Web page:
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PEOPLE STATE NEW YORK v. JOSEPH MARCUCCI (10/20/69)

SUPREME COURT OF NEW YORK, APPELLATE DIVISION, SECOND DEPARTMENT


October 20, 1969

THE PEOPLE OF THE STATE OF NEW YORK, RESPONDENT,
v.
JOSEPH MARCUCCI, APPELLANT

In a coram nobisproceeding, defendant appeals from an order of the Supreme Court, Kings County, dated April 1, 1968, which denied the application.

Beldock, P. J., Christ, Brennan and Rabin, JJ., concur; Hopkins, J., dissents.

No opinion.

Disposition

Order affirmed.

Hopkins, J., dissents and votes to reverse the order and to remit the proceeding for a hearing, with the following memorandum:

In 1962 defendant was convicted on his plea of guilty to the crime of felonious sale of narcotics. In 1967 he instituted this coram nobis proceeding to vacate the judgment of conviction, pleading in his petition that his plea of guilty was induced by a promise of an unnamed Assistant District Attorney that his sentence would not be more than 5 years, whereas in fact he received a sentence of 5 to 15 years. There may be ground to doubt that any promise was made by an assistant district attorney under the circumstances where defendant's plea was accepted in satisfaction of three other indictments also pending against him and he made no objection when he was sentenced to a term inconsistent with the promise alleged. Yet, as I understand the rule, a defendant is entitled to a hearing unless his claims are conclusively rebutted by documentary proof (People v. Lain, 309 N. Y. 291, 293). "The manner in which the statement ascribed to the assistant district attorney in this case was made (if made at all), the circumstances surrounding its utterance, its impact upon the accused, whether intended, whether reasonable, are matters to be considered and passed upon at the hearing directed by the Appellate Division" (People v. Picciotti, 4 N.Y.2d 340, 344). Later cases confirm the rule (People v. Zilliner, 14 N.Y.2d 834; People v. Weldon, 17 N.Y.2d 814; People v. Bagley, 23 N.Y.2d 814). The documentary proof here does not conclusively disprove defendant's claims. Hence, a hearing must be directed to determine the veracity of his statements.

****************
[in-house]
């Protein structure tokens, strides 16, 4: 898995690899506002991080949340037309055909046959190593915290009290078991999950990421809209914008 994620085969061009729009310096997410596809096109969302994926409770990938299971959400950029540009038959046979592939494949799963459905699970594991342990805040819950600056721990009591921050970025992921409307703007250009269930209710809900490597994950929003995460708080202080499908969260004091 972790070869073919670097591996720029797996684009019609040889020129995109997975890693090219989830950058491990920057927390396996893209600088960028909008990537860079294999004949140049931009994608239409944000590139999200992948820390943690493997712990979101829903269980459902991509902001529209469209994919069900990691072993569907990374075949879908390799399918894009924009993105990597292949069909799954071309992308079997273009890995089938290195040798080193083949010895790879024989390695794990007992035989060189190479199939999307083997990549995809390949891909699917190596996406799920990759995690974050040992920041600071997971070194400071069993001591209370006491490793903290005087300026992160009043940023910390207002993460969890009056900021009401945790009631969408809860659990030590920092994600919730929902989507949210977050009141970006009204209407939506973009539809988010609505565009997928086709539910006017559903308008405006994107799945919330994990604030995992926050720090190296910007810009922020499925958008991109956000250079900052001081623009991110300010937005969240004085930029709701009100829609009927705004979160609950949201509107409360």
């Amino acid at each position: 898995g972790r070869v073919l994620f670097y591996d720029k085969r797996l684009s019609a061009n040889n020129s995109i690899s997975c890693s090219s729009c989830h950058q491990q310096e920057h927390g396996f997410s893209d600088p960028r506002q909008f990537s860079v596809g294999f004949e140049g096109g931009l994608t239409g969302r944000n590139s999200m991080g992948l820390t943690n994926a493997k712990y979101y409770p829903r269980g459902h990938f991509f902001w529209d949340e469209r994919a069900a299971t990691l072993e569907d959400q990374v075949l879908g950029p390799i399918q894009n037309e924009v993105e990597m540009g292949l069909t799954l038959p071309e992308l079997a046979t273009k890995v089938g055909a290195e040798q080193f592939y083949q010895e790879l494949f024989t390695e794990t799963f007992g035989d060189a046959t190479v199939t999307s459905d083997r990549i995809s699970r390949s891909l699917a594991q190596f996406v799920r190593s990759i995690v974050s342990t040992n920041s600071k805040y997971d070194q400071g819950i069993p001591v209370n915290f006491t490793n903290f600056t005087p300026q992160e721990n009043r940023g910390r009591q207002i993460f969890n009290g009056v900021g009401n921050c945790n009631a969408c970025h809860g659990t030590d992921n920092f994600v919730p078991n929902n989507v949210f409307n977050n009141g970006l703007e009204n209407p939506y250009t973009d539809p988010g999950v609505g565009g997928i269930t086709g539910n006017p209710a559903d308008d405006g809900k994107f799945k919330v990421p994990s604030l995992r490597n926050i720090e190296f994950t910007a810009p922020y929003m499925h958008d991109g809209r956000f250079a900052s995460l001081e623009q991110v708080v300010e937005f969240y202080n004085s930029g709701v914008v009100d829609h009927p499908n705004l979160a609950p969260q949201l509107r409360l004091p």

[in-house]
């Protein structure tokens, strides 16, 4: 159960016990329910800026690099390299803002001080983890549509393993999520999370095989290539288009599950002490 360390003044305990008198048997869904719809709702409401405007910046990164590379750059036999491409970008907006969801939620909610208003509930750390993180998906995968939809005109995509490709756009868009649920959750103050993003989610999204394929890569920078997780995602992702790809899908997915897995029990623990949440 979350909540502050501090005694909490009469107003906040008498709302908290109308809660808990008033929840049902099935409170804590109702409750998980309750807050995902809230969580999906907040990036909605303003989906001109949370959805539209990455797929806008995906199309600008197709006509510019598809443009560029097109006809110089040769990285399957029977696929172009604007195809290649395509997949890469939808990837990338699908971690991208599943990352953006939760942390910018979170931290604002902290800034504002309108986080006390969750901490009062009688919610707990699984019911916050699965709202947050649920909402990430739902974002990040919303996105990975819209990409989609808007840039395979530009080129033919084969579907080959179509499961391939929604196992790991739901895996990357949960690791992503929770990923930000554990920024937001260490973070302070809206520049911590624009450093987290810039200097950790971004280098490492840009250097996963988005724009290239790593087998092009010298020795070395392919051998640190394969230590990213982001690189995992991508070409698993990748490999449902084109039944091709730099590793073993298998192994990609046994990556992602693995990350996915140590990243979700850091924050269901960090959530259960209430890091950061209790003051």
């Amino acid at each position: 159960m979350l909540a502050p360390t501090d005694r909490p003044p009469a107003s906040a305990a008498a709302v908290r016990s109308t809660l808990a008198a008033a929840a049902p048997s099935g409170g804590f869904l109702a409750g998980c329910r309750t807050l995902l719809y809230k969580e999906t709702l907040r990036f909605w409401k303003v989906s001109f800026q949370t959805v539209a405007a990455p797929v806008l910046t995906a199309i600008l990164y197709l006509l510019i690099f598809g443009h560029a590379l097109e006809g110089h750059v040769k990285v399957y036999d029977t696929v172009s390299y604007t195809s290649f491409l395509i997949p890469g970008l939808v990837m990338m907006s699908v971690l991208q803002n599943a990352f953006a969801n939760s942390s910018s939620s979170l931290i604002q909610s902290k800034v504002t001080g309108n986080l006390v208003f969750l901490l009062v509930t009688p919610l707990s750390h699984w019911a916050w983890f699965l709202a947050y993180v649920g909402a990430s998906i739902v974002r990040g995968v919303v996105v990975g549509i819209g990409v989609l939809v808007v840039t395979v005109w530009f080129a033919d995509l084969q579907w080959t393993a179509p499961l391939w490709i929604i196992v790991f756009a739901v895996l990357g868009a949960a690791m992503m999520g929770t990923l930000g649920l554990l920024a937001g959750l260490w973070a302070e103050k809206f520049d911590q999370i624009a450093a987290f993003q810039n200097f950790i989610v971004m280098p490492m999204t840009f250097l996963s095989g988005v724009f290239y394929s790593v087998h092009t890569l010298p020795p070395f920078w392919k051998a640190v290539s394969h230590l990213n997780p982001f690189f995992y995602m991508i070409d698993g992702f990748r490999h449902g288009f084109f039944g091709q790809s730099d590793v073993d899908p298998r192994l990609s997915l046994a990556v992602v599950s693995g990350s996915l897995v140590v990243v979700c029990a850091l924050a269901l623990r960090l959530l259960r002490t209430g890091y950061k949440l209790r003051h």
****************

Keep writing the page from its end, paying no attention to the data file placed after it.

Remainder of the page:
19691020

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